Robert Christgau: Dean of American Rock Critics

Consumer Guide:
  User's Guide
  Grades 1990-
  Grades 1969-89
  Expert Witness
Books:
  Is It Still Good to Ya?
  Going Into the City
  Consumer Guide: 90s
  Grown Up All Wrong
  Consumer Guide: 80s
  Consumer Guide: 70s
  Any Old Way You Choose It
  Don't Stop 'til You Get Enough
Xgau Sez
Writings:
  CG Columns
  Rock&Roll& [new]
  Rock&Roll& [old]
  Music Essays
  Music Reviews
  Book Reviews
  NAJP Blog
  Playboy
  Blender
  Rolling Stone
  Billboard
  Video Reviews
  Pazz & Jop
  Recyclables
  Newsprint
  Lists
  Miscellany
Bibliography
NPR
Web Site:
  Home
  Site Map
  What's New?
Carola Dibbell:
  Carola's Website
  Archive
Venues:
  Noisey
CG Search:
Google Search:
Twitter:

Consumer Guide Album

Led Zeppelin: Led Zeppelin IV [Atlantic, 1971]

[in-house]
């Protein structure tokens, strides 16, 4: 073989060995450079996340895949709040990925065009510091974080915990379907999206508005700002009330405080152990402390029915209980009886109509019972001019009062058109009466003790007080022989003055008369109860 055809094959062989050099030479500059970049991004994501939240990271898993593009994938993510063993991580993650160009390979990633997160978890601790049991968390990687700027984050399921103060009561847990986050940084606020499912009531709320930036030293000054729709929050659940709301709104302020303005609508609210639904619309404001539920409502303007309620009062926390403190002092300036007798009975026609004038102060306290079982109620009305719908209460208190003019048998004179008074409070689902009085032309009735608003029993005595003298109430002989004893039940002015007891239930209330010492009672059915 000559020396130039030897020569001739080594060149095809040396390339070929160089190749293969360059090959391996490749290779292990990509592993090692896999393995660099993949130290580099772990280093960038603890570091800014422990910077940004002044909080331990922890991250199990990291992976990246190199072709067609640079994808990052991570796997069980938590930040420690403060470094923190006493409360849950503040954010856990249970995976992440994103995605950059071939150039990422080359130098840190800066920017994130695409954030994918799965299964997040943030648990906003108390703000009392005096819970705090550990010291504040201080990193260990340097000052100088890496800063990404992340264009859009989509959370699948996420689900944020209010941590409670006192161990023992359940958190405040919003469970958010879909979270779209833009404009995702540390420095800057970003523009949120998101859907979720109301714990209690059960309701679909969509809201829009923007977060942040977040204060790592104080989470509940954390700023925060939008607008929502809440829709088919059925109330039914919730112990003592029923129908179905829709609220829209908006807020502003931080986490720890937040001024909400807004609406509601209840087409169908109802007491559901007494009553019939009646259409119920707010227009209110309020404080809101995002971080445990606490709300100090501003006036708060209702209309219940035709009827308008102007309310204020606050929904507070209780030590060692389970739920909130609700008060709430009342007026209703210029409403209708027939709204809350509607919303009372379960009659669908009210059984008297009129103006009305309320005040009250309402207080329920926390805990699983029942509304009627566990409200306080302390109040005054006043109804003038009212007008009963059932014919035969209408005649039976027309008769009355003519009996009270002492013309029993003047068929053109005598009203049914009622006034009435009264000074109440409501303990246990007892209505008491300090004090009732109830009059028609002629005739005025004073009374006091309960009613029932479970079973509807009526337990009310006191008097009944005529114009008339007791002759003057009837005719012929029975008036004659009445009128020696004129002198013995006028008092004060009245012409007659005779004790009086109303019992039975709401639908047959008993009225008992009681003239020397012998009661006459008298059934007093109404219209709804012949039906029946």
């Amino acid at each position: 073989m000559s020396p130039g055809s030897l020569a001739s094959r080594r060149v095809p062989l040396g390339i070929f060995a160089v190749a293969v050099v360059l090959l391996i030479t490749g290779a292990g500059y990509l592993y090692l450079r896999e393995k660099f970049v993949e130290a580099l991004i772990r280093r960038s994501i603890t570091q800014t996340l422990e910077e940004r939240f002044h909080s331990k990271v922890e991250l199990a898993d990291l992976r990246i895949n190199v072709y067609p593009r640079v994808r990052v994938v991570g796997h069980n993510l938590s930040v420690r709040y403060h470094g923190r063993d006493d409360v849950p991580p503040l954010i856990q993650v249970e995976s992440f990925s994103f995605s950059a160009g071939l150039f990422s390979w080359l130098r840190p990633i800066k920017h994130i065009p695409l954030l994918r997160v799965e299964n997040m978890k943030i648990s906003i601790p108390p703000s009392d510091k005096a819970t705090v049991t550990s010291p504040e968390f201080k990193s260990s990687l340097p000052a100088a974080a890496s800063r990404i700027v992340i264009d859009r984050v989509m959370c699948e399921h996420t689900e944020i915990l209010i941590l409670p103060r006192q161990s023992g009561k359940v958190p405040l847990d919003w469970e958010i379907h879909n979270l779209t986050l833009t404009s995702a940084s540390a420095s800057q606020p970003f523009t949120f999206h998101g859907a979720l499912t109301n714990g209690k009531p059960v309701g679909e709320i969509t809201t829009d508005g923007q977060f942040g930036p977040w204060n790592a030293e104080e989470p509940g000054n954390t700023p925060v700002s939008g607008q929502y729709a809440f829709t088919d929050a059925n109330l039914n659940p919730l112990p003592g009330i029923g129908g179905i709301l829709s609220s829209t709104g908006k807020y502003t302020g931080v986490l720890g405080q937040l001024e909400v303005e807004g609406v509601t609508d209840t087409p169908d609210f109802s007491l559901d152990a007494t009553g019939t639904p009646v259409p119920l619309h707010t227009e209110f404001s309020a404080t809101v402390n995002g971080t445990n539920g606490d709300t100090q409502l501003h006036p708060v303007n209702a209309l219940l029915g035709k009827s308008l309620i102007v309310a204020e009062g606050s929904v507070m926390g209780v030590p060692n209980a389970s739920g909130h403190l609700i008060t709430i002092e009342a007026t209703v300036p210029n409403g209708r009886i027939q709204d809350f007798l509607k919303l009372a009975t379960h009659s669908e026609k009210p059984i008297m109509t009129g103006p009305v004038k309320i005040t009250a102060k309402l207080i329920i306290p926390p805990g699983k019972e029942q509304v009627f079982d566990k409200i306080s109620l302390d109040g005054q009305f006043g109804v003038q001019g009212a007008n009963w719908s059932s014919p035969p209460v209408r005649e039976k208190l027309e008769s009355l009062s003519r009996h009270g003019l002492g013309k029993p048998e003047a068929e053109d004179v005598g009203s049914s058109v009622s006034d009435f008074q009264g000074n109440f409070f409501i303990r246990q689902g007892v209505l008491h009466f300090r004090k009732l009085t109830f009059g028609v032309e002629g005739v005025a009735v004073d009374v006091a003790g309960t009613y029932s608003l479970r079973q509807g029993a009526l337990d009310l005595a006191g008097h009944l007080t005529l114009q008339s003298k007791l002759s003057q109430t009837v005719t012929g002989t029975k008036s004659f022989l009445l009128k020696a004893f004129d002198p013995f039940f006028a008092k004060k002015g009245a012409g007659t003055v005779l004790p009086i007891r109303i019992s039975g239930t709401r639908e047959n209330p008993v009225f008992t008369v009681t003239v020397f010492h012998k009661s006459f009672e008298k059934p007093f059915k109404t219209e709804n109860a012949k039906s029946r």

More even than "Rock and Roll," which led me into the rest of the record (whose real title, as all adepts know, is signified by runes no Underwood can reproduce) months after I'd stupidly dismissed it, or "Stairway to Heaven," the platinum-plated album cut, I think the triumph here is "When the Levee Breaks." As if by sorcery, the quasi-parodic overstatement and oddly cerebral mood of Led Zep's blues recastings is at once transcended (that is, this really sounds like a blues), and apotheosized (that is, it has the grandeur of a symphonic crescendo) while John Bonham, as ham-handed as ever, pounds out a contrapuntal tattoo of heavy rhythm. As always, the band's medievalisms have their limits, but this is the definitive Led Zeppelin and hence heavy metal album. It proves that both are--or can be--very much a part of "Rock and Roll." A